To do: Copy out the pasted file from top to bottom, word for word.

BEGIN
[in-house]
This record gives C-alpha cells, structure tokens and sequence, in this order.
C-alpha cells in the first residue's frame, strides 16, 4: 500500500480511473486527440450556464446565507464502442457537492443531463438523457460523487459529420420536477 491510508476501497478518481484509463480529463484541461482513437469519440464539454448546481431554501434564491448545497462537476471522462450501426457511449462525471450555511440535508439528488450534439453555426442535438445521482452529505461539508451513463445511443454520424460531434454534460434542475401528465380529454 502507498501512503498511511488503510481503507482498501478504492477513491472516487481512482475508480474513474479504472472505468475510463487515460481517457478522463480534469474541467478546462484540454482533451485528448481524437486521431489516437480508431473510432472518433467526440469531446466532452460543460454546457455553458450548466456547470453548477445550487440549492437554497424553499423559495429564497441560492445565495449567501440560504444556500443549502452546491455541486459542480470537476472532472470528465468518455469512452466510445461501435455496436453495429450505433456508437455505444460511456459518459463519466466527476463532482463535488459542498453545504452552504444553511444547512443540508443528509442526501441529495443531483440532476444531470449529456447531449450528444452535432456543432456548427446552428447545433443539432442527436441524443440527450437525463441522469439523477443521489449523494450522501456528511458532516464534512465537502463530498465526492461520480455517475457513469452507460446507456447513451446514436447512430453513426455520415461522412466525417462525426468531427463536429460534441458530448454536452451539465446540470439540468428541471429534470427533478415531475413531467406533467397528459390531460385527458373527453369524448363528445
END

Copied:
[in-house]
This record gives C-alpha cells, structure tokens and sequence, in this order.
C-alpha cells in the first residue's frame, strides 16, 4: 500500500480511473486527440450556464446565507464502442457537492443531463438523457460523487459529420420536477 491510508476501497478518481484509463480529463484541461482513437469519440464539454448546481431554501434564491448545497462537476471522462450501426457511449462525471450555511440535508439528488450534439453555426442535438445521482452529505461539508451513463445511443454520424460531434454534460434542475401528465380529454 502507498501512503498511511488503510481503507482498501478504492477513491472516487481512482475508480474513474479504472472505468475510463487515460481517457478522463480534469474541467478546462484540454482533451485528448481524437486521431489516437480508431473510432472518433467526440469531446466532452460543460454546457455553458450548466456547470453548477445550487440549492437554497424553499423559495429564497441560492445565495449567501440560504444556500443549502452546491455541486459542480470537476472532472470528465468518455469512452466510445461501435455496436453495429450505433456508437455505444460511456459518459463519466466527476463532482463535488459542498453545504452552504444553511444547512443540508443528509442526501441529495443531483440532476444531470449529456447531449450528444452535432456543432456548427446552428447545433443539432442527436441524443440527450437525463441522469439523477443521489449523494450522501456528511458532516464534512465537502463530498465526492461520480455517475457513469452507460446507456447513451446514436447512430453513426455520415461522412466525417462525426468531427463536429460534441458530448454536452451539465446540470439540468428541471429534470427533478415531475413531467406533467397528459390531460385527458373527453369524448363528445